To explore the characteristics of observed fluctuations in patients’ pain, we described the proportion of people with any fluctuations (defined as pain intensity deviating more than 1 point from their mean), the number of weeks with a fluctuation, and the size of the observed fluctuations. To describe episodic patterns of pain, we looked at the number and duration of completely pain-free periods. In addition, to explore if there was empirical support in our data for the threshold of a pain-free period of 4 weeks (a recommended threshold defining a break between episodes [19, 20]) being different to pain-free weeks of shorter or longer duration, we described the pain intensity and number of days with LBP that occurred in the first week after pain-free breaks of different durations. We speculated that if there was more intense pain in the week after four or more weeks without pain, as compared to after shorter pain-free periods, this would provide some empirical support that this threshold of pain-free periods could be a particularly useful hallmark in defining a break before a new episode of LBP. As fluctuating LBP and episodic LBP have been identified as two different trajectory patterns, we were interested in determining if these trajectories actually appeared to be distinctly different subgroups. For that purpose, we compared the clinical characteristics (distress, leg pain, activity limitation and patients’ expectations of future LBP) between people who had been classified in the fluctuating and episodic patterns, stratified by pain intensity levels (severe, moderate, mild, minor). In a sensitivity analysis, we repeated this comparison after changing the definition of ‘episodic’ from requiring 4 weeks or more without pain to 2 weeks or more without pain.

All analyses were performed in STATA 14.2 (StataCorp LP, Texas, USA).



Results

Baseline data were available from 1240 patients (302 from general practice, 938 from chiropractic practice). From both settings, 13% were excluded due to less than 20 responses out of 43 possible follow-up measurement points, leaving a study cohort of 1077 participants. The baseline characteristics of the study cohort and of those excluded due to missing responses are summarised in Table 3

      Match of data to the defined LBP trajectory subgroups

All of the cohort could be classified into one of the pre-defined subgroups. An example of an individual trajectory purposefully selected to represent typical trajectories from each subgroup is provided in Figure 3.


Table 3.   Baseline characteristics
of the sample


Figure 3.   Examples of observed LBP trajectories
within each of 16 defined subgroups




The most common patterns were those described as episodic, with ‘severe episodic LBP’ being the most frequent pattern in both settings (24% and 28%) (Table 4). Within this subgroup, the total number of pain days during 43 weeks ranged from two to 253 days. Following the ‘episodic LBP’ subgroups, the ‘fluctuating LBP’ subgroups were the second most frequent. In general, severe or moderate pain intensities were mostly observed in episodic pain subgroups, mild pain was mostly observed in fluctuating or episodic subgroups, and minor pain tended to present as a stable pattern. Except for the ‘minor ongoing LBP/recovered’ subgroup (16% and 8% in the two settings), the ongoing (stable) subgroups were almost non-existent in this cohort (0.1% to 1% of the samples).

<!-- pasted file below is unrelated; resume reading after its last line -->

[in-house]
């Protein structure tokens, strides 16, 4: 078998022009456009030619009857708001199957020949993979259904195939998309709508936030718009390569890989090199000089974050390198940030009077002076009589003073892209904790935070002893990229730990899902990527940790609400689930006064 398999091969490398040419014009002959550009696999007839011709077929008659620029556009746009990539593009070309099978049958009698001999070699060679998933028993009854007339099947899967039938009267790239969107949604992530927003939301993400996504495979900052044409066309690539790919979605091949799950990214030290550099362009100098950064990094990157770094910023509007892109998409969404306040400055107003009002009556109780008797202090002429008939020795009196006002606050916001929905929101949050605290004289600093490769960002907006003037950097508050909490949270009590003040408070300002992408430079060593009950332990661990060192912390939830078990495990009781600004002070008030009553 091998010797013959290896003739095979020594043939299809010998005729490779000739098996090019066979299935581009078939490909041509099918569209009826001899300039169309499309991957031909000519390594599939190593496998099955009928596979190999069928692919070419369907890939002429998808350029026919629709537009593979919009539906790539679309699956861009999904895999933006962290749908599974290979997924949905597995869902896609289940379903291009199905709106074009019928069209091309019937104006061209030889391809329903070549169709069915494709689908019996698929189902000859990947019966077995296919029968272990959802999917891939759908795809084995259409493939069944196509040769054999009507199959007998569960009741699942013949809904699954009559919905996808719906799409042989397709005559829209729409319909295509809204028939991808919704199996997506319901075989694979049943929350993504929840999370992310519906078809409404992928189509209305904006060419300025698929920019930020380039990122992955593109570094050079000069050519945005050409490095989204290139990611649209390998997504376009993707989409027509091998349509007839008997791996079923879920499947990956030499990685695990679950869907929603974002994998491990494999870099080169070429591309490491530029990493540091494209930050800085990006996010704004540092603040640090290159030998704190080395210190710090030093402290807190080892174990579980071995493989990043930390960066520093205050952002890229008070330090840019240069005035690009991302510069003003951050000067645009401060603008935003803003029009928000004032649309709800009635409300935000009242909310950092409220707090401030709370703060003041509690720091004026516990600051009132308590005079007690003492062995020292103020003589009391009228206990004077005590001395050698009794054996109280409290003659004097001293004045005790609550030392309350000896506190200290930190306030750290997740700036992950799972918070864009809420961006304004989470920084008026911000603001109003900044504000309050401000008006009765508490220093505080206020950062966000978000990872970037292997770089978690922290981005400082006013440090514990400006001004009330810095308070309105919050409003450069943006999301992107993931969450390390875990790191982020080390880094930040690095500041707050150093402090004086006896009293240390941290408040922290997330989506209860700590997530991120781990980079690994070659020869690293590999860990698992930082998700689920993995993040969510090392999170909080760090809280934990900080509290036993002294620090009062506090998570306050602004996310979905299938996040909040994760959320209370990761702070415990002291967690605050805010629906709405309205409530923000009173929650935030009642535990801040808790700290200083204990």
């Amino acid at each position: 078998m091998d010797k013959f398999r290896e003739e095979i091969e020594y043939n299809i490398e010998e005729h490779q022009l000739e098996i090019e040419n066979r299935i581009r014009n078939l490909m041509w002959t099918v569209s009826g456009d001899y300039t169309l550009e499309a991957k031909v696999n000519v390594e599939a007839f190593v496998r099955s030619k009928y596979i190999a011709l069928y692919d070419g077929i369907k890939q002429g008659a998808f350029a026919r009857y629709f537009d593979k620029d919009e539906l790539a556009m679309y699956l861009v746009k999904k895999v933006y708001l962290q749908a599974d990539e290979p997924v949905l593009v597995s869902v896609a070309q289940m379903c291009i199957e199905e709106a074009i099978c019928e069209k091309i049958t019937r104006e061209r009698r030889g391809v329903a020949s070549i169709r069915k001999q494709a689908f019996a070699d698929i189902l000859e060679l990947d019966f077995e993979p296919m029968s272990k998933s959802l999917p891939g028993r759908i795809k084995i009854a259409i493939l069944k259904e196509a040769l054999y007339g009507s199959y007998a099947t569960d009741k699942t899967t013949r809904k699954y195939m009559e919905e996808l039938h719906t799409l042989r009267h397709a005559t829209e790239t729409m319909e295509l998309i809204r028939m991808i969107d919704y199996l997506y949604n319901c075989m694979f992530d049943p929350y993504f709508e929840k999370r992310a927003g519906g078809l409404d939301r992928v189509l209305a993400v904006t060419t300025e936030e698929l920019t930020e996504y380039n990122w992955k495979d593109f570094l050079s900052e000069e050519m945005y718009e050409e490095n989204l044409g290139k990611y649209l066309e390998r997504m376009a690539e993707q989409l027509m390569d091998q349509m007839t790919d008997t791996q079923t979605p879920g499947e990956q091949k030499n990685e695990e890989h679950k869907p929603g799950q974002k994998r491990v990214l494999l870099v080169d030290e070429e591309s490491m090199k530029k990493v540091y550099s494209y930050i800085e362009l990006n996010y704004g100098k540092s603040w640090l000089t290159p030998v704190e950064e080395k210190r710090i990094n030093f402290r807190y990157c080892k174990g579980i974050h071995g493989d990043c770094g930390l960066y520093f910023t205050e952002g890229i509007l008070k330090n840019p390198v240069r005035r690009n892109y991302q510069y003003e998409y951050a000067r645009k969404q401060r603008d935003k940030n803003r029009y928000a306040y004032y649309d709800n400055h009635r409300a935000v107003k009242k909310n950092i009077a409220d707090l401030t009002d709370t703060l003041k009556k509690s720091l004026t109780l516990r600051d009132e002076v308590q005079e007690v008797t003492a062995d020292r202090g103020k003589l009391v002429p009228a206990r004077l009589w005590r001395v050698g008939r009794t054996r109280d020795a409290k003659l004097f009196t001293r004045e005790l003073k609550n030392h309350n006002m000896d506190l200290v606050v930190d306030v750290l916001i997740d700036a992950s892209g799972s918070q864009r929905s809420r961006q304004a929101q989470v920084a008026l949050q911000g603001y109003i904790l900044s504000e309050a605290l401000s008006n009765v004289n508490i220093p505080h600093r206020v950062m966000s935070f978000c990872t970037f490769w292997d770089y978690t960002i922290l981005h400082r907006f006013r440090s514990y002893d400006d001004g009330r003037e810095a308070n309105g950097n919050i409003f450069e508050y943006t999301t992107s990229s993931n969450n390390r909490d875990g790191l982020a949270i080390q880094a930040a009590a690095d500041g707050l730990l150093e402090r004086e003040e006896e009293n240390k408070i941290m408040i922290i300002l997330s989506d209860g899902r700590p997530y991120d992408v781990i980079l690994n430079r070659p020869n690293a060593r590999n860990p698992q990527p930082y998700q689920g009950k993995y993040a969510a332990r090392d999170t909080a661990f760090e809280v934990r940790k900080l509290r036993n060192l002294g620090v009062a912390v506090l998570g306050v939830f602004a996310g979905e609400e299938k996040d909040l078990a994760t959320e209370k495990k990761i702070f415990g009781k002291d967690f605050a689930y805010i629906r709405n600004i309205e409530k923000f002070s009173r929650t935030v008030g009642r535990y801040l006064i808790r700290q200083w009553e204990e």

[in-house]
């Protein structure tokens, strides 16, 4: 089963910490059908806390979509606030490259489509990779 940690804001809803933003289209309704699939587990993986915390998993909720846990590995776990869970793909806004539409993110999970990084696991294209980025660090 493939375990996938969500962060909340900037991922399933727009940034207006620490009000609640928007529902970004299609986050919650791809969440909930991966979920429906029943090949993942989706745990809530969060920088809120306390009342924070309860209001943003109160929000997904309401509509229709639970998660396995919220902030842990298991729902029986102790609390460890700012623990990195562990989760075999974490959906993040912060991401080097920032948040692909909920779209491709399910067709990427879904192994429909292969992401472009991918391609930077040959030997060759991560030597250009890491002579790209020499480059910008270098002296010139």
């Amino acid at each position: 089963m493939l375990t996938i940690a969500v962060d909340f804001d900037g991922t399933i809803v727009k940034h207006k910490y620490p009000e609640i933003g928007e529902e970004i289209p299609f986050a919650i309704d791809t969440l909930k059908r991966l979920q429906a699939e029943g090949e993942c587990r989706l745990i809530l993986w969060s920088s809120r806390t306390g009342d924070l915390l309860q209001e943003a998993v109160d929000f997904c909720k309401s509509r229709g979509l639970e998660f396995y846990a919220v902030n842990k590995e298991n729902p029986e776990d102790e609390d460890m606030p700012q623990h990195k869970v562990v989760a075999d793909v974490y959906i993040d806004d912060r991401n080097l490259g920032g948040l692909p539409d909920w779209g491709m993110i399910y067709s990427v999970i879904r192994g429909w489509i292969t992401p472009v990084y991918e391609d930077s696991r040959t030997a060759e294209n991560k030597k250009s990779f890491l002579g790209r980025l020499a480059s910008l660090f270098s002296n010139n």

The ‘minor ongoing/recovered subgroup’, ‘minor episodic subgroup’ and four subgroups of minor to severe ‘single episodes’ were quite similar with very few LBP days and high probabilities of belonging to LCA patterns of recovery (Table 4). These could be reconceptualised as being one broad subgroup of minor LBP. Also, ‘mild fluctuating LBP’ and ‘moderate fluctuating LBP’ had quite similar profiles and distinguishing between these subgroups may be irrelevant for some purposes.

      Comparison between classification using the defined
      trajectory subgroups and using the LCA-derived trajectory patterns


There was a clear relationship between the defined trajectory subgroups and most of the LCA-derived trajectory patterns. This is reflected in the probabilities of people within each of the defined trajectory subgroups belonging to particular LCA-derived trajectory patterns, showing that in most subgroups, people were very likely to belong to one or two of the eight LCA patterns (Table 4). For example, people in the subgroups ‘minor ongoing’, ‘minor episodic’, ‘mild single episode’, and ‘minor single episode’ had high probabilities (ranging from 0.75 to 1.00) of belonging to the recovered trajectory patterns.

For the ‘minor fluctuating LBP’ subgroup and the subgroups with mild to severe ‘episodic LBP’, the relationship to the LCA-derived trajectory patterns was less clear. This appeared to be caused by the subgroup definitions not being designed to differentiate improvement with relapse (a pattern identified by LCA) from episodic or fluctuating pain, and also not differentiating between daily and non-daily pain. The apparent mismatch that people in the ‘severe episodic LBP subgroup’ were likely to be in a trajectory pattern of mild episodic pain was due to the subgroup definition being based on the severity within the worst week, whereas the trajectory pattern was labelled according to the average course being mild. The ‘severe ongoing LBP subgroup’ had a very low prevalence in these samples and people classified as having the severe ongoing LCA-derived trajectory pattern were classified into the ‘severe fluctuating LBP subgroup’. This was caused by the defined trajectory subgroups being named fluctuating if an individual’s pain intensity exceeded their mean pain +/– one point on a 0–10 scale, while the LCA-derived trajectory pattern was labelled ongoing despite some fluctuations in pain intensity.